Channel 4 documentary featuring Nottinghamshire Police's street triage team in line for BAFTA
A documentary series featuring an episode where Nottinghamshire Police’s street triage team helped save a woman in extreme distress is in line for a Bafta award.
Channel 4 filming crews joined the team in summer 2019 to demonstrate how police and healthcare professionals from the Nottinghamshire Healthcare NHS Foundation Trust work alongside one another to provide more joined-up support to members of the public who come into contact with the police after they have experienced mental health issues.
In the episode, part of the “Losing It: Our Mental Health Emergency” series, team members PC Rich Boam and Linda Pert, a community mental health nurse for Nottinghamshire Heathcare, help a woman who presented at a hospital and told them she was hearing voices telling her to take her own life or hurt other people.
They talked to her and used their expert skills to reassure her they wanted to help her and were taking her threats seriously.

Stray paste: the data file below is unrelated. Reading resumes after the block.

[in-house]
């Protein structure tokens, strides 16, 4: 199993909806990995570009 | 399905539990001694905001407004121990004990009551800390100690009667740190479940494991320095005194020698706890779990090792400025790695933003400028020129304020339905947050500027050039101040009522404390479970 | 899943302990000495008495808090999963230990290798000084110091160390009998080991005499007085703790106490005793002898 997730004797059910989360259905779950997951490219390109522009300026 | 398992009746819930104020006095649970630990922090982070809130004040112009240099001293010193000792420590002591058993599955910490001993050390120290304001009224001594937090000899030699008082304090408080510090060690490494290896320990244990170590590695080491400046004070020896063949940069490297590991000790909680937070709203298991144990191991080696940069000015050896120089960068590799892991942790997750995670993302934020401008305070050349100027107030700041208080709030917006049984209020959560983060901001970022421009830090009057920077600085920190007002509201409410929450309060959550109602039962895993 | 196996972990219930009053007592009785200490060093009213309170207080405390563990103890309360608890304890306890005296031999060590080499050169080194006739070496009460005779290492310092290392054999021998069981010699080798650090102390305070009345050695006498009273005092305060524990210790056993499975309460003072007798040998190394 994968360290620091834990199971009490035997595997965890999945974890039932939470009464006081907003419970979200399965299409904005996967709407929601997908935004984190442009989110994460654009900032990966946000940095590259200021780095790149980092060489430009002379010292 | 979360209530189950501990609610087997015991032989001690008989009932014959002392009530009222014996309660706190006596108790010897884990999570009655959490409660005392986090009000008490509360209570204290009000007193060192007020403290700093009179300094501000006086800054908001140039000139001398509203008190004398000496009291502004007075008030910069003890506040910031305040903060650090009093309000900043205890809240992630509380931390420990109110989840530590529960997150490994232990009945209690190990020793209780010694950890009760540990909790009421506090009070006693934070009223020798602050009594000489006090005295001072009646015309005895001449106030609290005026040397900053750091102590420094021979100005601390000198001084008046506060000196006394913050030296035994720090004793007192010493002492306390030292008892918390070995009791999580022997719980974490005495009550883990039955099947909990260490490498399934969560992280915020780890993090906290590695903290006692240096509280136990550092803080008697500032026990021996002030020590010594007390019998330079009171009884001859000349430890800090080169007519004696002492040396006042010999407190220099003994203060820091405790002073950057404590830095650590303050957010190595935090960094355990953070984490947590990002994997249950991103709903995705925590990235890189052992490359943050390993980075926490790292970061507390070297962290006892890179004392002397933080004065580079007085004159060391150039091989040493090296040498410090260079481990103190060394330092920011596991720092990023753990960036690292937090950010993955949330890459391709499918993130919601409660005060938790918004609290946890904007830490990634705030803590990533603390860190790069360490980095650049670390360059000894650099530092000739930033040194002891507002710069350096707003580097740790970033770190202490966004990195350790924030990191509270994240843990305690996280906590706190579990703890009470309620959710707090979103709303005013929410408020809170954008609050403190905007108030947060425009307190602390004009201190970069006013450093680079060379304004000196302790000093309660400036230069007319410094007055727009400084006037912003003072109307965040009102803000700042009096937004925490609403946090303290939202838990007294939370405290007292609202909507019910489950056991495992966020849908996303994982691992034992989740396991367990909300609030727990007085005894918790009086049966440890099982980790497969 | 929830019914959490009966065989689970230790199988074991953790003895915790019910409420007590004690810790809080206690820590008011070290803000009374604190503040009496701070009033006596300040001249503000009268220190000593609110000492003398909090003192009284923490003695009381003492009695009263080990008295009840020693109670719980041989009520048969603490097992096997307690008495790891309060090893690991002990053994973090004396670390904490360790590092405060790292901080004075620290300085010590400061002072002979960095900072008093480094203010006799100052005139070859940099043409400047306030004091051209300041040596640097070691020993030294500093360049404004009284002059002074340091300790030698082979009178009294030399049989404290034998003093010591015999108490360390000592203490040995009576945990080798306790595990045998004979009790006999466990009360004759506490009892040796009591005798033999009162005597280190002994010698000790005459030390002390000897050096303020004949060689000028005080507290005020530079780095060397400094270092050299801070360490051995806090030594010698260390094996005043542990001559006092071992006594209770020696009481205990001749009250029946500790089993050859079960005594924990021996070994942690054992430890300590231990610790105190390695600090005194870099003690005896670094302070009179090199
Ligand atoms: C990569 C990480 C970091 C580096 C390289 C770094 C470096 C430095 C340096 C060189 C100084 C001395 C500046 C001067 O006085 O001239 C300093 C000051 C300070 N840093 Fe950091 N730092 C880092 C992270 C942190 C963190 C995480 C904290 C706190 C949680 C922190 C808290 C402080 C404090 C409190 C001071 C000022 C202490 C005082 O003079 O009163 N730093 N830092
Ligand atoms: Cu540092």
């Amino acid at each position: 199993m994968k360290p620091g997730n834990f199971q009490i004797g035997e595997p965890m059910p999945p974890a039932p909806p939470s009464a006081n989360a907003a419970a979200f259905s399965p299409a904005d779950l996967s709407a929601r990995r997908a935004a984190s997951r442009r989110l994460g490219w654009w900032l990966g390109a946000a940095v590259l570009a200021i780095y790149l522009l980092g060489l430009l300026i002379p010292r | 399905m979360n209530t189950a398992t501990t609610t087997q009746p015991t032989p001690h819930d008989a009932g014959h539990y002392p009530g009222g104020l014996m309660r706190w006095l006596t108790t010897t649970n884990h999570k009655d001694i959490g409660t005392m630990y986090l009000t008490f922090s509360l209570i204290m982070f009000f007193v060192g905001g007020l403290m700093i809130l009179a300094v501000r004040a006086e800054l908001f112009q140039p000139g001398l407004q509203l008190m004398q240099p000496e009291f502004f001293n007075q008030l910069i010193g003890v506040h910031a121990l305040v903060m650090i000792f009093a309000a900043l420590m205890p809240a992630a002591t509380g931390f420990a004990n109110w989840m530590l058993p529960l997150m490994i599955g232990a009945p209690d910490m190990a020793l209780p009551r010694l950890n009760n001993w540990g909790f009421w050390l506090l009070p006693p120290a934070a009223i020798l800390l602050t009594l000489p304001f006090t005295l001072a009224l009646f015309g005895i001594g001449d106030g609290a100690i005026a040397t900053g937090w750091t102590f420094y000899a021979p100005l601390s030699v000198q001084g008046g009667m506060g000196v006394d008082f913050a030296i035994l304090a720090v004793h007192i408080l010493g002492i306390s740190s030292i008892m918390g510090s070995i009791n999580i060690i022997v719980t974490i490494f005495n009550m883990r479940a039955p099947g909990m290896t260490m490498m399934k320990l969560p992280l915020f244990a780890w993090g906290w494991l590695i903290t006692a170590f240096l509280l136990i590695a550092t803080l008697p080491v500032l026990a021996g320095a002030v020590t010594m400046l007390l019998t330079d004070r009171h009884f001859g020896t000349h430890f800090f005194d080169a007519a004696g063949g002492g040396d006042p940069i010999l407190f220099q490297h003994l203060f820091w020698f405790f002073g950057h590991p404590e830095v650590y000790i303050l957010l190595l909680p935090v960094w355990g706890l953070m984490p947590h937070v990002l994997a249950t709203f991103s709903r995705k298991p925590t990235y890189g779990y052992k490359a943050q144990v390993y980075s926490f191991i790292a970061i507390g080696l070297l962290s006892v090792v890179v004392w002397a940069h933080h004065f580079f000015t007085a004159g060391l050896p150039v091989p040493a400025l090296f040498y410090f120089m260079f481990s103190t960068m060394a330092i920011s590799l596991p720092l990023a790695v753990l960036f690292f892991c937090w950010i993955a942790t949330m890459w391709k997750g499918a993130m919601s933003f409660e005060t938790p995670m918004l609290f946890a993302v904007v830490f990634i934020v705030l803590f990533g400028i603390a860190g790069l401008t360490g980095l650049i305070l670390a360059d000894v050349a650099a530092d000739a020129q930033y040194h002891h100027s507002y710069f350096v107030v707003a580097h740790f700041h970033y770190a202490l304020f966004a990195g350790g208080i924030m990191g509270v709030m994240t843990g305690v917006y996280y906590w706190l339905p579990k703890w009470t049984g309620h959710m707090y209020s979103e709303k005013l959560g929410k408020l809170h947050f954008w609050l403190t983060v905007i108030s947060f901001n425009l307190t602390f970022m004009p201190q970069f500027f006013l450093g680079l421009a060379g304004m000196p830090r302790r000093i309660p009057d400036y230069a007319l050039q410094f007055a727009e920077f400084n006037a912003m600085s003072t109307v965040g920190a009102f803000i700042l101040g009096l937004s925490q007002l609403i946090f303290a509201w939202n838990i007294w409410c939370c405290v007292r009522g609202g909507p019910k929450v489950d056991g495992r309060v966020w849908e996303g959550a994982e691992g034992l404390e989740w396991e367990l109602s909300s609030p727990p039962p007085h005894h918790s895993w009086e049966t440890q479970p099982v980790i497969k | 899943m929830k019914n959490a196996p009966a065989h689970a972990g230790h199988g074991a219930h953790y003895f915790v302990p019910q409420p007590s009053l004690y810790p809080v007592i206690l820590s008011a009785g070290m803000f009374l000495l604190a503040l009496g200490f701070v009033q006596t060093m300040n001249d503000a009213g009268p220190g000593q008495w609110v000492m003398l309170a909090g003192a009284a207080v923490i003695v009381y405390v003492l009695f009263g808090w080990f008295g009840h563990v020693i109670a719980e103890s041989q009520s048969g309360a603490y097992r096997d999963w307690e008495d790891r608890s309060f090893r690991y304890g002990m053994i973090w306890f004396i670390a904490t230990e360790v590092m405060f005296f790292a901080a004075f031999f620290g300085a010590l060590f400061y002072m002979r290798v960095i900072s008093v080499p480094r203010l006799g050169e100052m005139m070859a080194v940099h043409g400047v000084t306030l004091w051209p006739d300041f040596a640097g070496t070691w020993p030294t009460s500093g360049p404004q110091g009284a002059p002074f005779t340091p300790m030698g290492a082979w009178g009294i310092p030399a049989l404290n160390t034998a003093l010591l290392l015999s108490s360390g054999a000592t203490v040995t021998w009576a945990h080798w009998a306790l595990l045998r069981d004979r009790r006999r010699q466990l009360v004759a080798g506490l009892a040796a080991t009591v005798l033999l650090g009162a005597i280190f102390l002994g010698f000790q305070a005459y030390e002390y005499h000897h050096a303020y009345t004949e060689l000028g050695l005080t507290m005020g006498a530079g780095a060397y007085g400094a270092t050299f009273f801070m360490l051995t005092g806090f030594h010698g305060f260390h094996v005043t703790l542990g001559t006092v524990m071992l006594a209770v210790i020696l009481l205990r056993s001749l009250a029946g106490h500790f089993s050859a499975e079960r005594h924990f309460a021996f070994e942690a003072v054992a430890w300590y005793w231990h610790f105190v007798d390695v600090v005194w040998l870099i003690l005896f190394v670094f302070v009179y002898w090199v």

After speaking to her they made sure she was okay and returned home safely to her worried partner who had called police earlier asking for their help.
PC Boam said: “Being involved in the documentary was completely different to anything else I’ve ever done before but it was enjoyable.
“The episodes have been really impactful and seem to have been really well-received by the public, particularly as it gives them an insight into the reality of what mental healthcare looks like.
“Mental health is generally talked about much more these days and it’s a topic that’s entering more and more in the public conscience as a result.
"That has been really helpful in raising the profile of mental health and in showing the range of services that are in-place to support people who are living with a mental health condition.”
The episode, which can still be watched via the channel’s ‘All 4’ video on demand service, is the fourth in the “Losing It: Our Mental Health Emergency” series which has now been shortlisted for a Bafta award in the factual series category.
The series is up against three other category nominees at the awards ceremony which will be held on June 6.
Police Sergeant Anthony Horsnall, mental health coordinator at Nottinghamshire Police, who has been presented with a High Sheriff medal for the team’s work, said: “It’s fantastic that the episode featuring the team has received national recognition and contributed to the success of this series which has now been nominated for a Bafta award.